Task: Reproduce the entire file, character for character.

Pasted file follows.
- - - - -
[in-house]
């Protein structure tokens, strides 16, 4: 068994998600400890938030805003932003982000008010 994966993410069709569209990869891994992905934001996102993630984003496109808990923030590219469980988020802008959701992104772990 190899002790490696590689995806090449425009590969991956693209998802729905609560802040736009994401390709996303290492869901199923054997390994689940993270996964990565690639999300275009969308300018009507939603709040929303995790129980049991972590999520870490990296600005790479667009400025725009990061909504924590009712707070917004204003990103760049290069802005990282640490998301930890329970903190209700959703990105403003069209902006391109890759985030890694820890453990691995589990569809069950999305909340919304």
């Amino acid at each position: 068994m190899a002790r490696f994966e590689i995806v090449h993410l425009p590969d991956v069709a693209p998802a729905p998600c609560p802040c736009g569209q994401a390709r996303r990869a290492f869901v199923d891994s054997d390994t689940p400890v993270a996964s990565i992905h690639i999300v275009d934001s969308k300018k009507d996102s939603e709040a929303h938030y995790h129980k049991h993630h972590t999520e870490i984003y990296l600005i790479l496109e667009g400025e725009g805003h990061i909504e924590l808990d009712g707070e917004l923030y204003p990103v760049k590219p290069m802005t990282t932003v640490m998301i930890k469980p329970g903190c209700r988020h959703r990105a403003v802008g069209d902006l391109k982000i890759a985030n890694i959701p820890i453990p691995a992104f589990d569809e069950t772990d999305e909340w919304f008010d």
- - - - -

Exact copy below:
[in-house]
């Protein structure tokens, strides 16, 4: 068994998600400890938030805003932003982000008010 994966993410069709569209990869891994992905934001996102993630984003496109808990923030590219469980988020802008959701992104772990 190899002790490696590689995806090449425009590969991956693209998802729905609560802040736009994401390709996303290492869901199923054997390994689940993270996964990565690639999300275009969308300018009507939603709040929303995790129980049991972590999520870490990296600005790479667009400025725009990061909504924590009712707070917004204003990103760049290069802005990282640490998301930890329970903190209700959703990105403003069209902006391109890759985030890694820890453990691995589990569809069950999305909340919304």
């Amino acid at each position: 068994m190899a002790r490696f994966e590689i995806v090449h993410l425009p590969d991956v069709a693209p998802a729905p998600c609560p802040c736009g569209q994401a390709r996303r990869a290492f869901v199923d891994s054997d390994t689940p400890v993270a996964s990565i992905h690639i999300v275009d934001s969308k300018k009507d996102s939603e709040a929303h938030y995790h129980k049991h993630h972590t999520e870490i984003y990296l600005i790479l496109e667009g400025e725009g805003h990061i909504e924590l808990d009712g707070e917004l923030y204003p990103v760049k590219p290069m802005t990282t932003v640490m998301i930890k469980p329970g903190c209700r988020h959703r990105a403003v802008g069209d902006l391109k982000i890759a985030n890694i959701p820890i453990p691995a992104f589990d569809e069950t772990d999305e909340w919304f008010d």